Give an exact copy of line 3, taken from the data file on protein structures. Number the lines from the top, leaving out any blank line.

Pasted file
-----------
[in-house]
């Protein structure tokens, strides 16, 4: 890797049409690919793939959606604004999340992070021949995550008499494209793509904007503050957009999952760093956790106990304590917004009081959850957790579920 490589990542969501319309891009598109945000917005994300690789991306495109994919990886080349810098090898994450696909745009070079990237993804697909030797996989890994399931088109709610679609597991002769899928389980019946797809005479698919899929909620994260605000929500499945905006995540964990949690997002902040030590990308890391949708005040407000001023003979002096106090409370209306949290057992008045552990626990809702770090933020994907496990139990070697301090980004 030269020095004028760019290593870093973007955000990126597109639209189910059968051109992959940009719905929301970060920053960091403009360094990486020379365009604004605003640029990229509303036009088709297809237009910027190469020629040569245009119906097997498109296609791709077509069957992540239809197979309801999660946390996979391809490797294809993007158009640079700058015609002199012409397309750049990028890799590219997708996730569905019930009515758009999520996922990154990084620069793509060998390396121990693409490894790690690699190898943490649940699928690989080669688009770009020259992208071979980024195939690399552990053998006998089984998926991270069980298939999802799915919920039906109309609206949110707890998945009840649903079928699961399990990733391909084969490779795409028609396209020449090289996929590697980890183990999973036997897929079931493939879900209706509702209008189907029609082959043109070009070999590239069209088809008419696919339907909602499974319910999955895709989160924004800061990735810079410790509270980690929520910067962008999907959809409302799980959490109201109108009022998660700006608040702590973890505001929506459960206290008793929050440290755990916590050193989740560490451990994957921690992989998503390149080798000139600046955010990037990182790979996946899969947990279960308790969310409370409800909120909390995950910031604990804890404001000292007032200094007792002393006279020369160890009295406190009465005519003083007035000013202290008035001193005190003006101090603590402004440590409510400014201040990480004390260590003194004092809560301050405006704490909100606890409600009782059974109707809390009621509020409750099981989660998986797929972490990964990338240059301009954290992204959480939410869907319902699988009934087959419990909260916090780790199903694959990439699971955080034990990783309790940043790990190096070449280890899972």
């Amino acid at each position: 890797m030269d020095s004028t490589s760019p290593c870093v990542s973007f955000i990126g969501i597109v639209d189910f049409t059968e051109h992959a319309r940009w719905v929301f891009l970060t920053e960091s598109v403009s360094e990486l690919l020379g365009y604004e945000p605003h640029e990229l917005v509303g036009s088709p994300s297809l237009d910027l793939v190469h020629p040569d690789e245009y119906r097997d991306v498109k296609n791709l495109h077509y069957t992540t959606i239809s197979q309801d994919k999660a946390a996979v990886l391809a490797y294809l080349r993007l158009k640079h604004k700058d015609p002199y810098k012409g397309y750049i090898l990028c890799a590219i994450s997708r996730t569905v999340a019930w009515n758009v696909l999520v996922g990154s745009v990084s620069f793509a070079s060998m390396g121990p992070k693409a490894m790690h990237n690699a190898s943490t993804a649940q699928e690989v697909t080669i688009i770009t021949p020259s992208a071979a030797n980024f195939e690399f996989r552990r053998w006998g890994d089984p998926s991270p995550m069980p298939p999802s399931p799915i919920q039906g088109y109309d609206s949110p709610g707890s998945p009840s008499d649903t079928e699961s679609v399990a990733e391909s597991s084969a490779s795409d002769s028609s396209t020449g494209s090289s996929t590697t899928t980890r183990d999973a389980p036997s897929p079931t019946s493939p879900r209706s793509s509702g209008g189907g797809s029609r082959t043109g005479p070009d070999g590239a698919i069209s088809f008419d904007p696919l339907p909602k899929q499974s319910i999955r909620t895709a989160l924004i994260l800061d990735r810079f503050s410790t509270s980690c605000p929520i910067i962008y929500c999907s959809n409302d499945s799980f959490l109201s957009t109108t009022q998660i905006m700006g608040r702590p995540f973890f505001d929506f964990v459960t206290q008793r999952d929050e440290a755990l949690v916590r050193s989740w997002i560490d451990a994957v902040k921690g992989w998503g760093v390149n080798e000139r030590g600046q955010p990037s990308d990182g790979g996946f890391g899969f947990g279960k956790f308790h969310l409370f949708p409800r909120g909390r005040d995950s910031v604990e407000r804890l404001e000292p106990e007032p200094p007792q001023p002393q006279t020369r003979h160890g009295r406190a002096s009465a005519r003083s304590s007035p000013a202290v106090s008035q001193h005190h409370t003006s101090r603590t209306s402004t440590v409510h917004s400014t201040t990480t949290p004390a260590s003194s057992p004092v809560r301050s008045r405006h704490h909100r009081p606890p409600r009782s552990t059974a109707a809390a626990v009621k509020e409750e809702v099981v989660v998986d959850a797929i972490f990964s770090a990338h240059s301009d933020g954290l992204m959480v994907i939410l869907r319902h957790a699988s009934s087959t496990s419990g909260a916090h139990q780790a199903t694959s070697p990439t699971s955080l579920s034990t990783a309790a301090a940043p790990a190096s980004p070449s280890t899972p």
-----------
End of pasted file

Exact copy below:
């Amino acid at each position: 890797m030269d020095s004028t490589s760019p290593c870093v990542s973007f955000i990126g969501i597109v639209d189910f049409t059968e051109h992959a319309r940009w719905v929301f891009l970060t920053e960091s598109v403009s360094e990486l690919l020379g365009y604004e945000p605003h640029e990229l917005v509303g036009s088709p994300s297809l237009d910027l793939v190469h020629p040569d690789e245009y119906r097997d991306v498109k296609n791709l495109h077509y069957t992540t959606i239809s197979q309801d994919k999660a946390a996979v990886l391809a490797y294809l080349r993007l158009k640079h604004k700058d015609p002199y810098k012409g397309y750049i090898l990028c890799a590219i994450s997708r996730t569905v999340a019930w009515n758009v696909l999520v996922g990154s745009v990084s620069f793509a070079s060998m390396g121990p992070k693409a490894m790690h990237n690699a190898s943490t993804a649940q699928e690989v697909t080669i688009i770009t021949p020259s992208a071979a030797n980024f195939e690399f996989r552990r053998w006998g890994d089984p998926s991270p995550m069980p298939p999802s399931p799915i919920q039906g088109y109309d609206s949110p709610g707890s998945p009840s008499d649903t079928e699961s679609v399990a990733e391909s597991s084969a490779s795409d002769s028609s396209t020449g494209s090289s996929t590697t899928t980890r183990d999973a389980p036997s897929p079931t019946s493939p879900r209706s793509s509702g209008g189907g797809s029609r082959t043109g005479p070009d070999g590239a698919i069209s088809f008419d904007p696919l339907p909602k899929q499974s319910i999955r909620t895709a989160l924004i994260l800061d990735r810079f503050s410790t509270s980690c605000p929520i910067i962008y929500c999907s959809n409302d499945s799980f959490l109201s957009t109108t009022q998660i905006m700006g608040r702590p995540f973890f505001d929506f964990v459960t206290q008793r999952d929050e440290a755990l949690v916590r050193s989740w997002i560490d451990a994957v902040k921690g992989w998503g760093v390149n080798e000139r030590g600046q955010p990037s990308d990182g790979g996946f890391g899969f947990g279960k956790f308790h969310l409370f949708p409800r909120g909390r005040d995950s910031v604990e407000r804890l404001e000292p106990e007032p200094p007792q001023p002393q006279t020369r003979h160890g009295r406190a002096s009465a005519r003083s304590s007035p000013a202290v106090s008035q001193h005190h409370t003006s101090r603590t209306s402004t440590v409510h917004s400014t201040t990480t949290p004390a260590s003194s057992p004092v809560r301050s008045r405006h704490h909100r009081p606890p409600r009782s552990t059974a109707a809390a626990v009621k509020e409750e809702v099981v989660v998986d959850a797929i972490f990964s770090a990338h240059s301009d933020g954290l992204m959480v994907i939410l869907r319902h957790a699988s009934s087959t496990s419990g909260a916090h139990q780790a199903t694959s070697p990439t699971s955080l579920s034990t990783a309790a301090a940043p790990a190096s980004p070449s280890t899972p």